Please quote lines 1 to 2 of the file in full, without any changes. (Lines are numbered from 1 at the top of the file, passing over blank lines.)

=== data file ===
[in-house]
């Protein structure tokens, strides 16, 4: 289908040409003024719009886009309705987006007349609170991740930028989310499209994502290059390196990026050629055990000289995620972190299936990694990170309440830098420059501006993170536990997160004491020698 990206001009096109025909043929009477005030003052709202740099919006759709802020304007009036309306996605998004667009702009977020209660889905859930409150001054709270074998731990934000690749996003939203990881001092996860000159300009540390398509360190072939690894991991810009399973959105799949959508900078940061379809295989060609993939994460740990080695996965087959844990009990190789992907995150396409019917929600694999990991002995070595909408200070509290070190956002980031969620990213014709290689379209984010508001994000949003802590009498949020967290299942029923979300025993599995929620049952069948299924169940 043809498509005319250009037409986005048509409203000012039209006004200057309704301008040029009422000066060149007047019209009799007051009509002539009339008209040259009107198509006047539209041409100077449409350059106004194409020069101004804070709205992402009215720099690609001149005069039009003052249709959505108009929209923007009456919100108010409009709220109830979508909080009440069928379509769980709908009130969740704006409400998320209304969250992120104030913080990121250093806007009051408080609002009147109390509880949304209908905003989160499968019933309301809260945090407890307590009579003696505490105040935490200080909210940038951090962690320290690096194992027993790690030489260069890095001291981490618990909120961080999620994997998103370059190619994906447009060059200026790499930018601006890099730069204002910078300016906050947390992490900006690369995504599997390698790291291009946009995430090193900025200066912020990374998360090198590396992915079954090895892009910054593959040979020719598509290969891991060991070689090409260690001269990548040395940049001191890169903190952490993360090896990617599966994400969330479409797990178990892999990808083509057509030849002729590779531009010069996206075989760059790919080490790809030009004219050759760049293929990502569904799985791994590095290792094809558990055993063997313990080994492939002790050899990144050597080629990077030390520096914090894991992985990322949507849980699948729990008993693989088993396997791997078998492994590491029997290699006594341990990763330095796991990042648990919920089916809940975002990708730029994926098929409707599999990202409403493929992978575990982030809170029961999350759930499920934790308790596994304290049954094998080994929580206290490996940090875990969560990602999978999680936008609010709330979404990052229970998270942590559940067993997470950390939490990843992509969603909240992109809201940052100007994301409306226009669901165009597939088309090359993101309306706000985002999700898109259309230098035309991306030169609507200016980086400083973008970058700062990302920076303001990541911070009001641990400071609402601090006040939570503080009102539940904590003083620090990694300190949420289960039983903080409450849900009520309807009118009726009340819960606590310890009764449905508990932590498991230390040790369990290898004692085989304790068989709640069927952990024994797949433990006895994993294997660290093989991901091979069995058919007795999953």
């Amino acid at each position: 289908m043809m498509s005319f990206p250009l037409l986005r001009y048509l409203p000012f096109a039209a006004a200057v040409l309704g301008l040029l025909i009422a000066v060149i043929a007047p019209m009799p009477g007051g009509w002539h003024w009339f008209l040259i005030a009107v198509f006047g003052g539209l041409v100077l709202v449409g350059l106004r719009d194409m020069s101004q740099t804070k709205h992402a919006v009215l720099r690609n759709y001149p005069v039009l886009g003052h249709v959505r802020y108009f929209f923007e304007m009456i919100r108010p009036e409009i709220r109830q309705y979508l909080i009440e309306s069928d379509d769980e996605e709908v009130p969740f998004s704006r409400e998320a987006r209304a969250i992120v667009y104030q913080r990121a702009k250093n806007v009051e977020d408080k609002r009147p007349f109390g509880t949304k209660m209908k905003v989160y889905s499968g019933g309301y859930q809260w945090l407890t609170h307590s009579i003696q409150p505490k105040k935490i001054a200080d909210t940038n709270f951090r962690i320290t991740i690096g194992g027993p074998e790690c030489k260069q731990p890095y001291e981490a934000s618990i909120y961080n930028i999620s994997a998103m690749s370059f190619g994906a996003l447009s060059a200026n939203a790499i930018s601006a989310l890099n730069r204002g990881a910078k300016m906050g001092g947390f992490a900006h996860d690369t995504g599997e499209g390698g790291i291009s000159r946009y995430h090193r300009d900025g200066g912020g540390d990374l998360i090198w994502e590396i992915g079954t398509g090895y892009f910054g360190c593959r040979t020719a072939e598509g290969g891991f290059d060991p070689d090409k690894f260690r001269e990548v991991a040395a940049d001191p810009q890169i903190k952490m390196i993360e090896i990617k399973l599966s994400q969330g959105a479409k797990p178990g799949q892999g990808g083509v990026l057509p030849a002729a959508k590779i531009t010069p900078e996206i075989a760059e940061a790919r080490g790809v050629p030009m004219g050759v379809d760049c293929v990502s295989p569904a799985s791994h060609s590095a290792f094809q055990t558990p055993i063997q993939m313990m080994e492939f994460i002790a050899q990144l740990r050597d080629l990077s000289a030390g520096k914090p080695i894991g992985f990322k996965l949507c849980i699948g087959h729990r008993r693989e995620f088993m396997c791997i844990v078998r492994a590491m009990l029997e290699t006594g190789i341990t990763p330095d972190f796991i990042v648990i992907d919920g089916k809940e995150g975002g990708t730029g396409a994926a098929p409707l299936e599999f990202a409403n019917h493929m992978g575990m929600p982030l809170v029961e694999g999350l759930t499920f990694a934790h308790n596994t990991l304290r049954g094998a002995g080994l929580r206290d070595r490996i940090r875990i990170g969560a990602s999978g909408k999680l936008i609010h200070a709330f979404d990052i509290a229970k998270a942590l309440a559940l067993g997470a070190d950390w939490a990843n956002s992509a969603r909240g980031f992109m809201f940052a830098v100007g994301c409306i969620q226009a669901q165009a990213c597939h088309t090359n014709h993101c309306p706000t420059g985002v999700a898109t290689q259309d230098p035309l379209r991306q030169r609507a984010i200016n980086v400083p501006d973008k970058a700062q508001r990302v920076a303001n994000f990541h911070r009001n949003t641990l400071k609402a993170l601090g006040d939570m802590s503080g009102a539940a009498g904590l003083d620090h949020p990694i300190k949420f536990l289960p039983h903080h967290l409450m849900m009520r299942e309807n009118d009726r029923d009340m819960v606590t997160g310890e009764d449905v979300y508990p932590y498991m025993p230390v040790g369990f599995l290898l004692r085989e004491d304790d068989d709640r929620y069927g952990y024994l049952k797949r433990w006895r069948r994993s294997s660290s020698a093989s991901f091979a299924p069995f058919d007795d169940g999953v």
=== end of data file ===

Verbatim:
[in-house]
């Protein structure tokens, strides 16, 4: 289908040409003024719009886009309705987006007349609170991740930028989310499209994502290059390196990026050629055990000289995620972190299936990694990170309440830098420059501006993170536990997160004491020698 990206001009096109025909043929009477005030003052709202740099919006759709802020304007009036309306996605998004667009702009977020209660889905859930409150001054709270074998731990934000690749996003939203990881001092996860000159300009540390398509360190072939690894991991810009399973959105799949959508900078940061379809295989060609993939994460740990080695996965087959844990009990190789992907995150396409019917929600694999990991002995070595909408200070509290070190956002980031969620990213014709290689379209984010508001994000949003802590009498949020967290299942029923979300025993599995929620049952069948299924169940 043809498509005319250009037409986005048509409203000012039209006004200057309704301008040029009422000066060149007047019209009799007051009509002539009339008209040259009107198509006047539209041409100077449409350059106004194409020069101004804070709205992402009215720099690609001149005069039009003052249709959505108009929209923007009456919100108010409009709220109830979508909080009440069928379509769980709908009130969740704006409400998320209304969250992120104030913080990121250093806007009051408080609002009147109390509880949304209908905003989160499968019933309301809260945090407890307590009579003696505490105040935490200080909210940038951090962690320290690096194992027993790690030489260069890095001291981490618990909120961080999620994997998103370059190619994906447009060059200026790499930018601006890099730069204002910078300016906050947390992490900006690369995504599997390698790291291009946009995430090193900025200066912020990374998360090198590396992915079954090895892009910054593959040979020719598509290969891991060991070689090409260690001269990548040395940049001191890169903190952490993360090896990617599966994400969330479409797990178990892999990808083509057509030849002729590779531009010069996206075989760059790919080490790809030009004219050759760049293929990502569904799985791994590095290792094809558990055993063997313990080994492939002790050899990144050597080629990077030390520096914090894991992985990322949507849980699948729990008993693989088993396997791997078998492994590491029997290699006594341990990763330095796991990042648990919920089916809940975002990708730029994926098929409707599999990202409403493929992978575990982030809170029961999350759930499920934790308790596994304290049954094998080994929580206290490996940090875990969560990602999978999680936008609010709330979404990052229970998270942590559940067993997470950390939490990843992509969603909240992109809201940052100007994301409306226009669901165009597939088309090359993101309306706000985002999700898109259309230098035309991306030169609507200016980086400083973008970058700062990302920076303001990541911070009001641990400071609402601090006040939570503080009102539940904590003083620090990694300190949420289960039983903080409450849900009520309807009118009726009340819960606590310890009764449905508990932590498991230390040790369990290898004692085989304790068989709640069927952990024994797949433990006895994993294997660290093989991901091979069995058919007795999953």